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|Paynesville Press - August 27, 2003|
A battle between pens and guns
I have a thump of fear, each time the phone rings late at night at my home. It is not a normal state like any other Indian state, but one of the flashpoints in the world.
Only recently, Richard Armitage, said in Sydney, "Kashmir is a dangerous place." So everyday for a journalist in Jammu and Kashmir state in northern Himalyan region of South Asia is a new challenge.
I have grown up as a journalist in the strife which came to center stage in late 1989. I wanted to be a journalist, as at a distance it looked like a thrilling profession. My thoughts were of normal times and not based on the stories of bloodletting.
Sometimes, when provoked, I would have second thoughts, but at the same time, the experiences of the new day would hold me back.
"Why you cannot switch over to a normal job. It is hard to see you in the center of trouble," one of my close relatives asked me when I came home with my bandaged arm and limping leg. I was beaten by the security forces while covering an incident in a central Kashmir township on a sunny May day. I had nothing to say. In Kashmir the journalist is in the eye of storm from all sides.
Early days of militancy were too tough. If a press release by a militant group would not carry the meaning in the paper, it was hard to convince its leaders. The covering note would always carry a threat (in words) and sometimes it would translate into reality.
And that was not far away but happened in early 1990 when a local editor was gunned down by "unknown assassins." His death is still a mystery, like 11 others, who paid their lives for us, but his editorial comment was seen as the immediate provocation.
A journalist in Kashmir has failed to keep the warring sides happy. If an atrocity by security forces is reported, he may be dubbed as "anti- national" and highlighting the misdeeds of militants or extra-political activities of separatists would mean that he is "anti-tehreek" (anti-movement). A sword hanging over his head in both cases.
The killings in the initial days had a strong impact on my mind but with the passage of time, it started changing. I found myself stronger in taking the lead to have a look at a row of 17 dead bodies shrouded in coffins after a military-militant standoff.
But it certainly would change into tears, when a young photo journalist was crying after a parcel bomb exploded in his hands. Within minutes, it was blood all over. He died after three days in hospital.
Again, in August 2000, I had a close shave. A devastating car bomb exploded just near my office. I rushed, saw my coulleagues already on the spot. It was just a reprise of terror stories I had been reporting for a decade.
Before I could move ahead, a deafening sound threw another lot of bodies towards the road. A dismembered human body dangling from an electric pole, dripping blood was not another civilian for me but a visiting photo journalist from New Delhi. He was a friend of mine from Hindustan Times. I had met him an hour ago and could not believe him becoming the theme of yet another gory picture.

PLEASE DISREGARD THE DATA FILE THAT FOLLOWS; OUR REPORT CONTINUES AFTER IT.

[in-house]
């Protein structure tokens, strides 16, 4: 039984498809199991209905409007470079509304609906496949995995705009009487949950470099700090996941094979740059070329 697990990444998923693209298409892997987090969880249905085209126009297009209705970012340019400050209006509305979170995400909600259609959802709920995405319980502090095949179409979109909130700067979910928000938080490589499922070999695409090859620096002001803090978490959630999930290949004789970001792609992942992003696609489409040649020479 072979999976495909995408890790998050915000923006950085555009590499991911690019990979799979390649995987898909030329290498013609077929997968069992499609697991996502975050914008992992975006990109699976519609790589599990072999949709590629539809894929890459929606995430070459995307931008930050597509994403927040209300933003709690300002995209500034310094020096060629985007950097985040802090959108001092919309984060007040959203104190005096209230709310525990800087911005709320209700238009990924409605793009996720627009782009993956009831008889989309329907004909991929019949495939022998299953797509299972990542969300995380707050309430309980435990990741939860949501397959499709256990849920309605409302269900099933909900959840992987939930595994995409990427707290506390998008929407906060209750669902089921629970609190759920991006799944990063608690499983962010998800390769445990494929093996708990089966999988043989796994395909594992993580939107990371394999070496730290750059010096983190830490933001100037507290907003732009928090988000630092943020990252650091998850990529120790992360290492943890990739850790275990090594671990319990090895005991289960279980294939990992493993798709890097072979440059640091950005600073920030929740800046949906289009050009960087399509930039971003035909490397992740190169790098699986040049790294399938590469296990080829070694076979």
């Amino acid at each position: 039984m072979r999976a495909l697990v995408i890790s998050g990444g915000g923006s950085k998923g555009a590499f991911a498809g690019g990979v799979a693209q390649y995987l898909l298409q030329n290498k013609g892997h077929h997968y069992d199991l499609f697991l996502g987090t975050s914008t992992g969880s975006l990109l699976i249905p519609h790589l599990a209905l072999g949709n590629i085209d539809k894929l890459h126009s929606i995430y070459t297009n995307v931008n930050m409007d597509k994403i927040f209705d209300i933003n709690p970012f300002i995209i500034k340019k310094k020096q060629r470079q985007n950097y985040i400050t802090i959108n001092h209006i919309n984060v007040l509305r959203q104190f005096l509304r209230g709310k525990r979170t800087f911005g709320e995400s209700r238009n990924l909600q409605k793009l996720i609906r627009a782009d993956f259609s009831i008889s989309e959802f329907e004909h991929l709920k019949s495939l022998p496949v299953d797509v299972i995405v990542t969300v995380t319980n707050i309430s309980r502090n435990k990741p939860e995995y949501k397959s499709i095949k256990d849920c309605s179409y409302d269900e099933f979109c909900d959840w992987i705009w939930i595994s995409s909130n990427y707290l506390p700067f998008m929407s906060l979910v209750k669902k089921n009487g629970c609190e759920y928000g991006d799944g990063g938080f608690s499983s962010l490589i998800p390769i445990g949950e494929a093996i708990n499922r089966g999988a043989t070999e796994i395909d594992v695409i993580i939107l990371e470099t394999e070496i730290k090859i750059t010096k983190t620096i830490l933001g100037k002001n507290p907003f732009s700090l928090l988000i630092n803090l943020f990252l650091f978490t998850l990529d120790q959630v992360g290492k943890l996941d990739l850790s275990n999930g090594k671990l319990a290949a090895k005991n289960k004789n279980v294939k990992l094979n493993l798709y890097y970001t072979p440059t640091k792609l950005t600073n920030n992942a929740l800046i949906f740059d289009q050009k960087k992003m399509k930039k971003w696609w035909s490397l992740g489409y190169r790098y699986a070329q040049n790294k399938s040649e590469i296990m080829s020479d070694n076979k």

"I could have been there," I asked myself. This was the new phase in reporting Kashmir. The deadly suicide bombing started taking a new toll.
In Kashmir, every scribe has a story to tell. Yusuf Jameel, a well-respected journalist who was working with BBC and Reuters, escaped several times. The parcel bomb that claimed Mushtaq's life was meant for him. His office was attacked with grenades. Threat was a permanent feature of his life. He was awarded an International Press Freedom award by New-York-based Committee to Protect Journalists.
Habib Naqash is a photo journalist, who has made a record of not missing a single incident in which journalists were beaten by either side.
Things have not stopped as yet. Last year a young reporter survived an attack in his office. Doctors said it was a miracle how he is leading a normal life. Bullets pierced through his nose but the nervous system skipped. The last victim so far was Parvaz Sultan, editor of a local news agency, who was gunned down in his office, apparently for reporting a feud between the two factions of a militant group.
I am unable to recall the trauma when a group of journalists was taken hostage in South Kashmir by a pro-government militant outfit - Ikhwan. I was among five, who were locked up in a room and the "self styled commander" of the group thundered, "I want bodies of these five tomorrow." We came out safely, but it was unbelievable.
For a small community of journalists (not more than 100 people) to lose 11 members is a big price. And it is difficult to exist with recurrent, harassment, and intimidation. But amid the daily grind of violence, life goes on, of course with a difference. It is stressful and sleep is difficult. Who knows about tomorrow?
Shujaat is a visiting journalist from the Kasmir region of India. He works as a special correspondent for The Hindu, an English national daily newspaper in India. . A journalist with 13 years of experience, he covers the conflict in Kasmir, where the current round of violence started in 1989 and has consumed over 70,000 lives so far.
He is visiting America as part of the World Press Institute, based in St. Paul. He recently spent a week in Paynesville visiting a local farm and a smalltown media outlet.
Contact the author at email@example.com Return to Viewpoint